Piers.  Do you feel that machinima goes beyond what language you speak and therefore is more on the creative side of machinima?

Textcavation. I would say it’s more "universal" because it is so easily made, it can speak to a global audience if it lets music and image alone convey its message. That way, people from all over the world could watch a machinima and be moved by it without having to struggle with subtitles. Yes, that's a goal I would gladly aim for. But I don't feel that non-verbal machinima is any more "creative" than machinima with language in it--written or spoken, any more than a film that is only visual is more "creative" than a film with dialogue. This is a rather trendy assumption of late: that in order to be different from "cinema," or at least from the popular and ubiquitous GAME machinima, "creative" machinima has to forgo narrative and dialogue and be a solely visual medium. Rose Borchovski uses voice in her highly acclaimed films "Why is There Something?" Tutsy Navarathna always narrates his prize-winning films in French. In my opinion, what makes machinima interesting is its multi-media possibilities. The effectiveness of any film depend on how well you adapt the voice or the writing to the images. And of course it depends, too, on the kind of film you want to make. No one should be told that a genre of film is more creative than another genre. It's all creative, you're creating something.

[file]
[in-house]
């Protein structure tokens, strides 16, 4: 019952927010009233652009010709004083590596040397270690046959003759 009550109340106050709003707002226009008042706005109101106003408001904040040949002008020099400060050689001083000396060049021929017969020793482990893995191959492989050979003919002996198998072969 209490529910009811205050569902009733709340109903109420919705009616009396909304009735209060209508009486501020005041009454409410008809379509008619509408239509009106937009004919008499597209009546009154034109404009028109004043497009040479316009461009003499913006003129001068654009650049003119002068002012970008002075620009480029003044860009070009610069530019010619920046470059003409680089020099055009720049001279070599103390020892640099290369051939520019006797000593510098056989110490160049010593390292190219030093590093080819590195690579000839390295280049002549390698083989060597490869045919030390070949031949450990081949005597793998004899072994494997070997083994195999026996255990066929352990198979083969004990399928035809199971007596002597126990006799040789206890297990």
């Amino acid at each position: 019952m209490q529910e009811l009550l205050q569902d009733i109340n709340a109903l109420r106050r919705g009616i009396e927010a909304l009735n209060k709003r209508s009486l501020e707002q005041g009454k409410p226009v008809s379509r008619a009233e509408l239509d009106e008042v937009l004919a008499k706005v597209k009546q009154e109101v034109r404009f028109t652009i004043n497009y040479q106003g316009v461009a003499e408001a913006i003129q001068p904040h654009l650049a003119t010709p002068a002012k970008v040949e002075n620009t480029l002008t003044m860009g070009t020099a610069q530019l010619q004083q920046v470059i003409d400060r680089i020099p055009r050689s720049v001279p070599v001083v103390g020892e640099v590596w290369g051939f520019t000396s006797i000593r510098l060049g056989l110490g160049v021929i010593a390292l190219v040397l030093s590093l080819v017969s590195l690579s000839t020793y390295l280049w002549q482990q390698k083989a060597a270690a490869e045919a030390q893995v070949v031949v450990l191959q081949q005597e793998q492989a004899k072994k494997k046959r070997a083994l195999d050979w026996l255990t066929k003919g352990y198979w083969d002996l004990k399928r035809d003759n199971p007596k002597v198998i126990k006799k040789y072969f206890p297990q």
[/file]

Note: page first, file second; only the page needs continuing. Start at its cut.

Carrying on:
Piers. The video "Where do you see yourself?" has good music and is artistic. In fact one of my favourites. How did this video come about?

Textcavation. It was an experiment. A fellow machinimatographer showed us how to turn the Second Life sea water into a mirror by changing the colour of the normal map and making other adjustments. So I made a film that turned into a strange little story about illusion.

Piers. What top tips could you suggest to anyone starting out in machinima or top tips you use for your own work?

Textcavation. Watch a lot of machinima and experiment as much as you can. Get a good program that you sit down and learn to use well. Enter contests and don't get miffed if you don't win anything. Above all, be in dialogue with other machinimatographers (through Facebook or inworld) and be able to take constructive criticism. Ask as many questions as you can. Always experiment! Pick up a film book and read about composition and technique; look at experimental films on Vimeo and YouTube that aren't machinima.

Piers. When you are not busy working, do you like to do anything else in Second Life other than filming, and if yes what is that?

Textcavation. I like to go to open mic poetry readings and art shows. I like to build up island environments and bring my friends there. I would love to learn how to make mesh sculptures.

Piers.  What is next for you and the rest of 2013 with regards to your work?

Textcavation. I have NO idea! My fellow professor has asked me to make a machinima based on one of John Gower's Tale of the Two Travellers for his Gower conference in the spring, and I have a couple of machinima I have put on the back burner that I need to finish.